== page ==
During the first peace of any substantial length (780–782), Charles began to appoint his sons to positions of authority within the realm, in the tradition of the kings and mayors of the past. In 781 he made his two younger sons kings, having them crowned by the Pope. The elder of these two, Carloman, was made king of Italy, taking the Iron Crown which his father had first worn in 774, and in the same ceremony was renamed "Pippin". The younger of the two, Louis, became king of Aquitaine. He ordered Pippin and Louis to be raised in the customs of their kingdoms, and he gave their regents some control of their subkingdoms, but real power was always in his hands, though he intended each to inherit their realm some day. Nor did he tolerate insubordination in his sons: in 792, he banished his eldest, though illegitimate, son, Pippin the Hunchback, to the monastery of Prüm, because the young man had joined a rebellion against him.
The sons fought many wars on behalf of their father when they came of age. Charles was mostly preoccupied with the Bretons, whose border he shared and who insurrected on at least two occasions and were easily put down, but he was also sent against the Saxons on multiple occasions. In 805 and 806, he was sent into the Böhmerwald (modern Bohemia) to deal with the Slavs living there (Czechs). He subjected them to Frankish authority and devastated the valley of the Elbe, forcing a tribute on them. Pippin had to hold the Avar and Beneventan borders, but also fought the Slavs to his north. He was uniquely poised to fight the Byzantine Empire when finally that conflict arose after Charlemagne's imperial coronation and a Venetian rebellion. Finally, Louis was in charge of the Spanish March and also went to southern Italy to fight the duke of Benevento on at least one occasion. He took Barcelona in a great siege in the year 797 (see below).
Charlemagne's attitude toward his daughters has been the subject of much discussion. He kept them at home with him, and refused to allow them to contract sacramental marriages – possibly to prevent the creation of cadet branches of the family to challenge the main line, as had been the case with Tassilo of Bavaria – yet he tolerated their extramarital relationships, even rewarding their common-law husbands, and treasured the bastard grandchildren they produced for him. He also, apparently, refused to believe stories of their wild behaviour. After his death the surviving daughters were banished from the court by their brother, the pious Louis, to take up residence in the convents they had been bequeathed by their father. At least one of them, Bertha, had a recognised relationship, if not a marriage, with Angilbert, a member of Charlemagne's court circle.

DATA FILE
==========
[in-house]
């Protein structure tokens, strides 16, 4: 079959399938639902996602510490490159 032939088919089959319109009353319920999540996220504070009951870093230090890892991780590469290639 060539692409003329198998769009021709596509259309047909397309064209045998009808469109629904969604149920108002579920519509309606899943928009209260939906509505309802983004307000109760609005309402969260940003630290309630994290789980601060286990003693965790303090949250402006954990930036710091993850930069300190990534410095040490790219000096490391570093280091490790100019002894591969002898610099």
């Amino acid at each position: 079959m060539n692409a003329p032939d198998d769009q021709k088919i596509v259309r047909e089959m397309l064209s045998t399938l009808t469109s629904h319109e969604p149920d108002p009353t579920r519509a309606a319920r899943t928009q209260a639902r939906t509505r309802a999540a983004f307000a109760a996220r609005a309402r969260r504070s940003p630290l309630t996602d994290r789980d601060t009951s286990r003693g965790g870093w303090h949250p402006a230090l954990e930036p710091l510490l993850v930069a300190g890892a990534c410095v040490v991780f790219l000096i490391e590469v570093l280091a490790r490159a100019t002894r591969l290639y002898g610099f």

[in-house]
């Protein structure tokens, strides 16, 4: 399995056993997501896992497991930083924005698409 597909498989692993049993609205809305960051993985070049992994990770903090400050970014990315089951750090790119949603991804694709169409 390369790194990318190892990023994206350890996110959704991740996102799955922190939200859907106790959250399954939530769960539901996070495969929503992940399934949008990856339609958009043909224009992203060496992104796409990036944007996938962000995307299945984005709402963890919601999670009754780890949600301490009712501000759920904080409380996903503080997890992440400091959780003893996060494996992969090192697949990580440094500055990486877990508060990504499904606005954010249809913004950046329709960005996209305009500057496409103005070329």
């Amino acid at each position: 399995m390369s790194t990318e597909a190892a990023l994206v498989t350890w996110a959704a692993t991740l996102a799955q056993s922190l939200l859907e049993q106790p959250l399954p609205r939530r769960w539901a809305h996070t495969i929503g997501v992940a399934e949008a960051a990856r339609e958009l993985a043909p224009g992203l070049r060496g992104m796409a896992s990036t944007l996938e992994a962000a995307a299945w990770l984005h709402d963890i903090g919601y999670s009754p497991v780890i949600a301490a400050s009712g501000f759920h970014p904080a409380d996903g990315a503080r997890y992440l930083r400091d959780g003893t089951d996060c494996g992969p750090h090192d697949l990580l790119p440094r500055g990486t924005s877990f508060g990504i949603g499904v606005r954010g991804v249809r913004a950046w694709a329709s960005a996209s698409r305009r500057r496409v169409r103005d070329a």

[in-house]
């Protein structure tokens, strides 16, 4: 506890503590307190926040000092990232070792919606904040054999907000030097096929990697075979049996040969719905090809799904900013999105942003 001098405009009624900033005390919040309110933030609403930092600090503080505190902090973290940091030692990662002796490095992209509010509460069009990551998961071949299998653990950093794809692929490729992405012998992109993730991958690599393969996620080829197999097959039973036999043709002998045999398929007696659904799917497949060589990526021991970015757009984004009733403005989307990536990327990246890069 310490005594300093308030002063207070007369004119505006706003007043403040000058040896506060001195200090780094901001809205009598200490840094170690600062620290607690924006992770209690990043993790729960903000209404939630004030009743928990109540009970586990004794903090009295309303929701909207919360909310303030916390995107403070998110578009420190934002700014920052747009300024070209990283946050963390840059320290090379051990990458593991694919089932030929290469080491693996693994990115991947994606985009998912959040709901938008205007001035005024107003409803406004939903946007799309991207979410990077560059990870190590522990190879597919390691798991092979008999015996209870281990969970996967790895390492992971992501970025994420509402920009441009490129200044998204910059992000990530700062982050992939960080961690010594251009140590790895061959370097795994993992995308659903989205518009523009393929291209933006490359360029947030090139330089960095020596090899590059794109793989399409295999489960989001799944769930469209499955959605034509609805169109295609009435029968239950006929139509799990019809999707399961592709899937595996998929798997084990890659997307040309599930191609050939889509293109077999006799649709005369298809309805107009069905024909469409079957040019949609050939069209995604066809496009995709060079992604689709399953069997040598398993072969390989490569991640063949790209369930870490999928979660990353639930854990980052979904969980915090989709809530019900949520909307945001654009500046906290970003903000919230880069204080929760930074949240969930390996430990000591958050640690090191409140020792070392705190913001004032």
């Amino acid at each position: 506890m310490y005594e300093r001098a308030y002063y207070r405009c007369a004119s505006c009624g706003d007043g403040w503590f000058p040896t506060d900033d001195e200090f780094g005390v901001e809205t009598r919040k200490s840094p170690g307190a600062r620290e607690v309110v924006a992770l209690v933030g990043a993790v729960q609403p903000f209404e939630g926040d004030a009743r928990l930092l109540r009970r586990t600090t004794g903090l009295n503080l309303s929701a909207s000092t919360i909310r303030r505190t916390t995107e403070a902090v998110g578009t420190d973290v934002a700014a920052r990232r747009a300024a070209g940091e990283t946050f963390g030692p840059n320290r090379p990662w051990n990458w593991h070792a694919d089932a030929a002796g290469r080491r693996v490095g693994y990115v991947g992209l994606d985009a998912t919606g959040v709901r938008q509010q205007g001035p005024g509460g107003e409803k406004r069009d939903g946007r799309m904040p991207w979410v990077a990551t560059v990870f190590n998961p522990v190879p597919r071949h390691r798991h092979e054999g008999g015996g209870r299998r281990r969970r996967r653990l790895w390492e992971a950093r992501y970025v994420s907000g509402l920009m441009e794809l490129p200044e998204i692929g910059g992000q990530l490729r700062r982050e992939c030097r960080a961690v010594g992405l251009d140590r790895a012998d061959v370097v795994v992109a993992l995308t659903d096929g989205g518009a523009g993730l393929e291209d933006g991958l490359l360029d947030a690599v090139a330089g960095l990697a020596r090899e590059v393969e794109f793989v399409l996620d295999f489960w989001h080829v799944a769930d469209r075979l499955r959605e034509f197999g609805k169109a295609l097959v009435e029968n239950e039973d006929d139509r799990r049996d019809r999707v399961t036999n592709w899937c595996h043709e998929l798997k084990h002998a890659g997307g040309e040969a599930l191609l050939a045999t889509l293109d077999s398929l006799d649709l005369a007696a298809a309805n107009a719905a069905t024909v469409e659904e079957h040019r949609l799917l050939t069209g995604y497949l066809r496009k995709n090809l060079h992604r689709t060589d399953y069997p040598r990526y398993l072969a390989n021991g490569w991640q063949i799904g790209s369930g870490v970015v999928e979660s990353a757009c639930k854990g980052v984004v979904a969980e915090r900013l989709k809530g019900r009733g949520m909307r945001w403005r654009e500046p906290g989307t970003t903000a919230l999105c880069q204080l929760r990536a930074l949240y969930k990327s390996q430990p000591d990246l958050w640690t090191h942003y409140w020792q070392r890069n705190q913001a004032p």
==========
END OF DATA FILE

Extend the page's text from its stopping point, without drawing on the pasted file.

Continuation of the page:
Spanish campaigns
Roncesvalles campaign

Roland pledges his fealty to Charlemagne in an illustration taken from a manuscript of a chanson de geste
According to the Muslim historian Ibn al-Athir, the Diet of Paderborn had received the representatives of the Muslim rulers of Zaragoza, Gerona, Barcelona, and Huesca. Their masters had been cornered in the Iberian peninsula by Abd ar-Rahman I, the Umayyad emir of Córdoba. These Moorish or "Saracen" rulers offered their homage to the great king of the Franks in return for military support. Seeing an opportunity to extend Christendom and his own power and believing the Saxons to be a fully conquered nation, he agreed to go to Spain.
In 778, he led the Neustrian army across the Western Pyrenees, while the Austrasians, Lombards, and Burgundians passed over the Eastern Pyrenees. The armies met at Zaragoza and received the homage of Sulayman al-Arabi and Kasmin ibn Yusuf, the foreign rulers. Zaragoza did not fall soon enough for Charlemagne, however. Indeed, Charlemagne was facing the toughest battle of his career and, in fear of losing, he decided to retreat and head home. He could not trust the Moors, nor the Basques, whom he had subdued by conquering Pamplona. He turned to leave Iberia, but as he was passing through the Pass of Roncesvalles one of the most famous events of his long reign occurred. The Basques fell on his rearguard and baggage train, utterly destroying it. The Battle of Roncevaux Pass, less a battle than a mere skirmish, left many famous dead: among which were the seneschal Eggihard, the count of the palace Anselm, and the warden of the Breton March, Roland, inspiring the subsequent creation of the Song of Roland (Chanson de Roland).
Wars with the Moors
The conquest of Italy brought Charlemagne in contact with the Saracens who, at the time, controlled the Mediterranean. Pippin, his son, was much occupied with Saracens in Italy. Charlemagne conquered Corsica and Sardinia at an unknown date and in 799 the Balearic Islands. The islands were often attacked by Saracen pirates, but the counts of Genoa and Tuscany (Boniface) kept them at bay with large fleets until the end of Charlemagne's reign. Charlemagne even had contact with the caliphal court in Baghdad. In 797 (or possibly 801), the caliph of Baghdad, Harun al-Rashid, presented Charlemagne with an Asian elephant named Abul-Abbas and a mechanical clock[citation needed], out of which came a mechanical bird to announce the hours.
In Hispania, the struggle against the Moors continued unabated throughout the latter half of his reign. His son Louis was in charge of the Spanish border. In 785, his men captured Gerona permanently and extended Frankish control into the Catalan littoral for the duration of Charlemagne's reign (and much longer, it remained nominally Frankish until the Treaty of Corbeil in 1258). The Muslim chiefs in the northeast of Islamic Spain were constantly revolting against Córdoban authority and they often turned to the Franks for help. The Frankish border was slowly extended until 795, when Gerona, Cardona, Ausona, and Urgel were united into the new Spanish March, within the old duchy of Septimania.